“Stop! Momma, come back! I’m scared!”
My daughter, Magnolia, is a week away from 6 years old; her face and eyes are screwed up with worry — dramatized, though sincere — her head tilting to the side as she implores me to return to her, her dad and her 7-year-old brother.
“I’m a strong swimmer! I’ll be okay,” I reassure her. “Do you think I can make it all the way out there?”
I point to the line of buoys, maybe 50 yards out, that separates the swimmers from the boats.
“No, Momma. It’s too far.”
“Teach me to be brave, Magnolia.”
Earlier that day, as we entered a clearing in the woods, she told me that’s what she wants to be when she grows up — someone who teaches people to be brave.
“How will you do that?”
“When they’re scared, I will show them to do things anyway.”
A day hasn’t gone by in the past three months when fear in one form or another hasn’t slipped into some part of my daily consciousness. I am not the first to observe it’s not normal to live like this — afraid every day for our lives, our children and parents, our essential workers, our ill, impoverished and marginalized, our communities and country; afraid to go to the grocery store, to go to work, to get too close to other people.
There has always been risk in that, the understanding that to get too close to someone else is to risk getting hurt. And yet now the physical threat has usurped the emotional: Instead of risking broken hearts, we are risking broken bodies — theirs, ours and others — when we choose to allow other people into our orbits. And so to protect our bodies, we are collectively sacrificing our hearts, and they break a little every day we do.
Heartbreak is what the pandemic has given my children, and while I know many are suffering far worse, this too is painful, and I can’t protect them from it.
“No one even knows me anymore, Momma! It’s like, they know me — but they don’t know me,” my daughter sobbed one day. She is grieving the twin losses of friends from preschool who “knew her too good” but went to different elementary schools last August, and of fledgling kindergarten friends she had just started bonding with in her new school when the pandemic abruptly severed their ties.
“I didn’t even get to say goodbye!” she said another day, remembering her third-grade reading buddy, who had shepherded her into her new school.
“I won’t even remember how to play those games anymore!” she cried another time, remembering a group of first-graders she used to chase around the schoolyard.
“Everything is different! I want it to be the way it was!” she said through tears another day.
My husband and I try to figure out what’s best for her and her brother in this abnormal new normal where so much has changed so suddenly and to such an extreme: We give their grief the space it needs, let them feel their feelings, empathize with what they are going through, foster in whatever ways are possible and safe the connections and friendships that remain.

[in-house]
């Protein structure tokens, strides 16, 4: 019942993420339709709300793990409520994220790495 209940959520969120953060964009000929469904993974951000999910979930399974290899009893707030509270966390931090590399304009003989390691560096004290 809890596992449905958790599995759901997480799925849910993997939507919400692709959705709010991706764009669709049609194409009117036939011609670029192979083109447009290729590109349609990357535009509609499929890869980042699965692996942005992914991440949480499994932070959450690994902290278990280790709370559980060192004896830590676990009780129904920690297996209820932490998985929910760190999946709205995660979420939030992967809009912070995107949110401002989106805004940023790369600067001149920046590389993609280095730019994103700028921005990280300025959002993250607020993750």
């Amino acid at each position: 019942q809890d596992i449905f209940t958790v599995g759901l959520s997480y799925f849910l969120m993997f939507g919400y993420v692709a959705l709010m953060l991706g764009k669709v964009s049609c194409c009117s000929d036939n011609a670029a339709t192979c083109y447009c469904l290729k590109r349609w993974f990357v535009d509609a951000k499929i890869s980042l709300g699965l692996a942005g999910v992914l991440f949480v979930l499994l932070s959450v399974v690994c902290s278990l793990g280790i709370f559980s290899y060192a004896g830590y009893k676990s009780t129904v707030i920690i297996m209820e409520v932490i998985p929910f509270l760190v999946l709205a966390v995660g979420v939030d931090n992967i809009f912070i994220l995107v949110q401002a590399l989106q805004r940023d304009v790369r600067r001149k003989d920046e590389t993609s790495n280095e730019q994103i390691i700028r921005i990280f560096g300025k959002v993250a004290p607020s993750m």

“This won’t be forever,” I’ve been saying since March 12, though there have been times I have questioned whether it’s true.
“You’re wrong, Momma,” Magnolia finally told me, sometime in early May.
We are all brave, I think, just for living through this. Life is hard, and right now it is hard for many of us in many different ways. It is an act of courage to salvage joy from trauma. To stay close to those we can, hold fast to the parts of life that remain intact and rebuild something different from them and the opportunities that have surfaced from upheaval.
As people and parents Sean and I are working hard to protect and nurture our kids — to define the line between recklessness and bravery, and make the best decisions we can on the right side of that line for ourselves, our kids and our fellow citizens. Ultimately, we decide to risk doing something we love together — swimming has been a routine part of every summer we’ve shared as a family so far — and go to the beach in Wisconsin.
We splay our umbrella and towels to ensure six feet of distance on either side of us. In the water we find a spot that is safely set apart from other pods of people. And it’s there in the water that I again ask Magnolia if she thinks I can make it all the way out to the buoys.
“Okay, Mommy. You can do it.”
I am not sure I can, but I nod, turn and start swimming. After a few strokes, I can’t touch the ground anymore, and I am out of everyone else’s reach. There is no one who can help me if I start to fatigue or falter. It is unsettling, and I tell myself to relax and trust that I can do it. I am a strong swimmer. I will be okay. I look to Magnolia, who is looking to me. She raises her fists, shakes them up and down, and urges me on.
“Go, Mommy, go! You can do it!”
Her fortitude transplants her fear. Her fortitude transplants my fear, and I swim on.
Emily Dagostino is a writer and owner of Dagostino Communications. Find her online at emilydagostino.com.